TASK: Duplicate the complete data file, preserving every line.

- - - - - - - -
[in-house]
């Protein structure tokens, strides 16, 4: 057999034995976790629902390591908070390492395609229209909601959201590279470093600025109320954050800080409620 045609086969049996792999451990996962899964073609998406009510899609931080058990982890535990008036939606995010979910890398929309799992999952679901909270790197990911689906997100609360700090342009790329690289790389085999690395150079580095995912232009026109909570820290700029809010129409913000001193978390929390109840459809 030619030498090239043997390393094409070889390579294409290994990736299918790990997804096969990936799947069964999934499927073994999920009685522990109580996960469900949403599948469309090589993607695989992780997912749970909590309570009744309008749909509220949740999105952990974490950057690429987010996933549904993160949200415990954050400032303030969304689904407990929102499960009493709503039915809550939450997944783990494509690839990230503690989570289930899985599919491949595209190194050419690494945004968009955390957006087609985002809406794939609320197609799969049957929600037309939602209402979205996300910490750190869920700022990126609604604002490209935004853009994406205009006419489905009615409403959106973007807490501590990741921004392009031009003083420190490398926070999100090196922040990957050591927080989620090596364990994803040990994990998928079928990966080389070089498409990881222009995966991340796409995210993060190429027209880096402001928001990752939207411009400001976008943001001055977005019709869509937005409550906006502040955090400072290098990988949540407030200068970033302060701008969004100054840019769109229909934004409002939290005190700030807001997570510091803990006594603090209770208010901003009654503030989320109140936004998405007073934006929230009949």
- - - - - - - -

[in-house]
């Protein structure tokens, strides 16, 4: 057999034995976790629902390591908070390492395609229209909601959201590279470093600025109320954050800080409620 045609086969049996792999451990996962899964073609998406009510899609931080058990982890535990008036939606995010979910890398929309799992999952679901909270790197990911689906997100609360700090342009790329690289790389085999690395150079580095995912232009026109909570820290700029809010129409913000001193978390929390109840459809 030619030498090239043997390393094409070889390579294409290994990736299918790990997804096969990936799947069964999934499927073994999920009685522990109580996960469900949403599948469309090589993607695989992780997912749970909590309570009744309008749909509220949740999105952990974490950057690429987010996933549904993160949200415990954050400032303030969304689904407990929102499960009493709503039915809550939450997944783990494509690839990230503690989570289930899985599919491949595209190194050419690494945004968009955390957006087609985002809406794939609320197609799969049957929600037309939602209402979205996300910490750190869920700022990126609604604002490209935004853009994406205009006419489905009615409403959106973007807490501590990741921004392009031009003083420190490398926070999100090196922040990957050591927080989620090596364990994803040990994990998928079928990966080389070089498409990881222009995966991340796409995210993060190429027209880096402001928001990752939207411009400001976008943001001055977005019709869509937005409550906006502040955090400072290098990988949540407030200068970033302060701008969004100054840019769109229909934004409002939290005190700030807001997570510091803990006594603090209770208010901003009654503030989320109140936004998405007073934006929230009949």